Smart irrigation system to improve kiwi production in Italy
Italy is the second major kiwi producer after China with a saleable production around 448.000 tonnes last year. Both countries with New Zealand, Chile and Greece suppose the 93% of worldwide production by a research of the Centro Servizi Ortofrutticoli (CSO).
The CSO informed in 2015 that the grow surface for kiwi on the Mediterranean country was 24.440 ha, most of them in the regions of Lazio, Pedemont and Emilia Romagna.
Emilia Romagna Region (Italy)
FAMOSA is an Italian company that works on technology-based support for agriculture, offering solutions for crop monitoring and management. They have developed wireless sensor networks, based on Libelium technology, in a kiwi plantation with GPRS and Sigfox to develop accurate irrigation strategies for farmers.
Comparing GPRS to Sigfox
Kiwifruit is one of the most sensitive fruits in terms of quality which is given by size, sweetness and dry matter. In order to reach the best quality, the Rivista di Frutticoltura e di Ortofloricoltura considers that it is essential for farmers to develop a good irrigation strategy to attain marketable products and to reduce product losses.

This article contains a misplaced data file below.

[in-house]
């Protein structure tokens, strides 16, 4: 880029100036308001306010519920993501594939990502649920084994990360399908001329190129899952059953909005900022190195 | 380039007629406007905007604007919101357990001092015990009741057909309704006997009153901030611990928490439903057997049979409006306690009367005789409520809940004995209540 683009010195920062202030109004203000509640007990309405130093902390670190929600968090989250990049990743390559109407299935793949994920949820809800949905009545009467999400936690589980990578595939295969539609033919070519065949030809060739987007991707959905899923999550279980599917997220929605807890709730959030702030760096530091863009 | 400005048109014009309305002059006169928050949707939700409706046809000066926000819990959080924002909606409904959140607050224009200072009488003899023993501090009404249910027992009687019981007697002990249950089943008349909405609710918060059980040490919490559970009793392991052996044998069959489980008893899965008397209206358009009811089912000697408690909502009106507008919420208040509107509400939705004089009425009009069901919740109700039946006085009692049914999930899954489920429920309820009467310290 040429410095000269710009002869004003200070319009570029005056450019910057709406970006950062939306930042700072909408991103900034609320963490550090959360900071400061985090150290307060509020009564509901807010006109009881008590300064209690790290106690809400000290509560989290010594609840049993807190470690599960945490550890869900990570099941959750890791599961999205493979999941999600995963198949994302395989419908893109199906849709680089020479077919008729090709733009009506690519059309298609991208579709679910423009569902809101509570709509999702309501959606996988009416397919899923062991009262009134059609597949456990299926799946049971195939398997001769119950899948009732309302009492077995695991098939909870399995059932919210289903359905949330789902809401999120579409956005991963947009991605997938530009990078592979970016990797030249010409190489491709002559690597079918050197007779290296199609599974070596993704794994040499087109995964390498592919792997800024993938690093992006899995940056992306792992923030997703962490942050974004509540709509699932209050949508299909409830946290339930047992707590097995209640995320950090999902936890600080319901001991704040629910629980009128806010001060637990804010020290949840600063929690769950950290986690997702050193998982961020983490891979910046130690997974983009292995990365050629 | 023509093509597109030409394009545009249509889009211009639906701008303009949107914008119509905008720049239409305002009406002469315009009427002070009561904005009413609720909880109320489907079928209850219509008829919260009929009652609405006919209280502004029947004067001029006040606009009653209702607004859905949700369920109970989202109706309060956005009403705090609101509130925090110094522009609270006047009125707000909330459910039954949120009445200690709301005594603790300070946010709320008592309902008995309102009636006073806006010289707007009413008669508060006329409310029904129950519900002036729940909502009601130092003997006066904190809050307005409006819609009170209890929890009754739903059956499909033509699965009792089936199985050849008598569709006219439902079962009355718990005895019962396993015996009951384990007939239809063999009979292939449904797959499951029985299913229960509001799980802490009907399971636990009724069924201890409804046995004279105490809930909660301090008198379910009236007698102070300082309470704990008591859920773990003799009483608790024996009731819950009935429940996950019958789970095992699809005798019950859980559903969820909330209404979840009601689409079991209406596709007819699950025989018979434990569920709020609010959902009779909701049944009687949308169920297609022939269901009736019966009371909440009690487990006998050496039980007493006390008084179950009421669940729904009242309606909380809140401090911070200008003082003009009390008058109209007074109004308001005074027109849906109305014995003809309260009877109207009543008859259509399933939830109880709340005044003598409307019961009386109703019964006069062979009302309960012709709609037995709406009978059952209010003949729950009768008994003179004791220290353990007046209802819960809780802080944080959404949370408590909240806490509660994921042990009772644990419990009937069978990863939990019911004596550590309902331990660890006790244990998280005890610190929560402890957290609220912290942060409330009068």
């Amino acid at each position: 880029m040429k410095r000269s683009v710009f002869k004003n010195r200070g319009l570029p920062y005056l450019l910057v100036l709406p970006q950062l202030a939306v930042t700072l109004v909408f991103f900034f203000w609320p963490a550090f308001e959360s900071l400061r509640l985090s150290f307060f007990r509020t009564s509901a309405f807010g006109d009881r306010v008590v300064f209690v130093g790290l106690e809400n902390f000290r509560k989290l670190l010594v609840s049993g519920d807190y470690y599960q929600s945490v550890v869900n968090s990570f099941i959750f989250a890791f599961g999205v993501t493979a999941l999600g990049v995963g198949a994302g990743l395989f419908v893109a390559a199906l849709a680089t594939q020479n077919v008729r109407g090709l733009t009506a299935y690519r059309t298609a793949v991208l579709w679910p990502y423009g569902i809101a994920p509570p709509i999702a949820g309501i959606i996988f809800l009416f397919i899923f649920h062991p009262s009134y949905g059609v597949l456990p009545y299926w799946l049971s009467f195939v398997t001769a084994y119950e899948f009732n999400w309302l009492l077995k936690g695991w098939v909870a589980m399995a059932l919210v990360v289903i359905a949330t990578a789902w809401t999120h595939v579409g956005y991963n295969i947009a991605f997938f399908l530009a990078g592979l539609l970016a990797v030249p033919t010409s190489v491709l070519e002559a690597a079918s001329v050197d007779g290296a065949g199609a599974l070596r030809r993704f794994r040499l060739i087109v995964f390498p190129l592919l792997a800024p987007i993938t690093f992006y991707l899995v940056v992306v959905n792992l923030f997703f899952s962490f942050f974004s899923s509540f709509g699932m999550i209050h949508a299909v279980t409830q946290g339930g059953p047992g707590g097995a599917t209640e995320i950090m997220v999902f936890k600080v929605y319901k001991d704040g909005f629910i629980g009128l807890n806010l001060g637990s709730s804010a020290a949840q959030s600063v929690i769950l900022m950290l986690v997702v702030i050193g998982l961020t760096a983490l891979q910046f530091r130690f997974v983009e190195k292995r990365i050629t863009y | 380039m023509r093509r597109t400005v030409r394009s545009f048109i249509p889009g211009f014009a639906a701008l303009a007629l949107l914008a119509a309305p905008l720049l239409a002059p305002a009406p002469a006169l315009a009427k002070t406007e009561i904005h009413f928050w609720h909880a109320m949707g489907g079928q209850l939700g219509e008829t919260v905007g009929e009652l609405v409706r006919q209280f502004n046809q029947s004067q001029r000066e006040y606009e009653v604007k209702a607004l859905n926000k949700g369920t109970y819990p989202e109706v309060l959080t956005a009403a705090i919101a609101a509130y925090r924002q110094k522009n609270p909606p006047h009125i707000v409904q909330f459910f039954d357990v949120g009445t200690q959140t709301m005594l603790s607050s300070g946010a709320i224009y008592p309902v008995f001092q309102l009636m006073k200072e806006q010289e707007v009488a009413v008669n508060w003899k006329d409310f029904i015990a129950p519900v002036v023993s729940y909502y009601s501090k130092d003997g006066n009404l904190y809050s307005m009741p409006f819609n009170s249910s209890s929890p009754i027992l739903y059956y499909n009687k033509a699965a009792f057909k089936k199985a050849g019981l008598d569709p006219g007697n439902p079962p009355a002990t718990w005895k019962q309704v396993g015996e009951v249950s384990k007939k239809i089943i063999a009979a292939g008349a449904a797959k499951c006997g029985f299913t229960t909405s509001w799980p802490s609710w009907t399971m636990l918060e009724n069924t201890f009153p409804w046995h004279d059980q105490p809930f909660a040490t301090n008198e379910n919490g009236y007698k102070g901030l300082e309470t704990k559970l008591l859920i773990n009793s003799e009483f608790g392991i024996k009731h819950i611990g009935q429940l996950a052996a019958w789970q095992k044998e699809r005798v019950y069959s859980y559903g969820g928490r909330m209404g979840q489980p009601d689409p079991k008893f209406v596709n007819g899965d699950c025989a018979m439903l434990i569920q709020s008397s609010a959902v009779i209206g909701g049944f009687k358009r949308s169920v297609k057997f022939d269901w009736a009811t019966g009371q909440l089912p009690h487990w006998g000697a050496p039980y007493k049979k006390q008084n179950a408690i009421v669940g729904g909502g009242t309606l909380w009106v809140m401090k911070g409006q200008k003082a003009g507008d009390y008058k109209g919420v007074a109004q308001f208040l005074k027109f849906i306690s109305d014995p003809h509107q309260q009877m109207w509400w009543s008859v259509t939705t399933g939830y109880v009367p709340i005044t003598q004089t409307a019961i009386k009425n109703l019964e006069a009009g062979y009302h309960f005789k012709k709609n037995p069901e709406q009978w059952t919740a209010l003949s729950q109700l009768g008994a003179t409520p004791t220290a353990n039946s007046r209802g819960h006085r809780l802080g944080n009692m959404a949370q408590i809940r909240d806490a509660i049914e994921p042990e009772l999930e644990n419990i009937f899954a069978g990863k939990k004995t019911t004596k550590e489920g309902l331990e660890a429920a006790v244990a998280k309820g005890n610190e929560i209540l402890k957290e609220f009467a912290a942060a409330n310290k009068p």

Agriculture organizations are deploying cutting-edge technologies in their plantations to improve processes, to maintain high quality standards and to ease farmers daily works. “We have chosen Libelium Waspmote Plug & Sense! Sensor Platform for its wide range of sensors and the easy development of software for data acquisition and transmission”, has stated Massimo Noferini, CEO of FAMOSA.
Waspmote Plug & Sense! installed in kiwi plantation
For this project, the company has installed two different wireless sensors to monitor soil water status to plan irrigation in a kiwi orchard. Data has been recorded with the same system but information has been transmitted to the platform by two different wireless connection: GPRS and Sigfox. The main aim has been testing reliability and costs during 2016 kiwi growing season.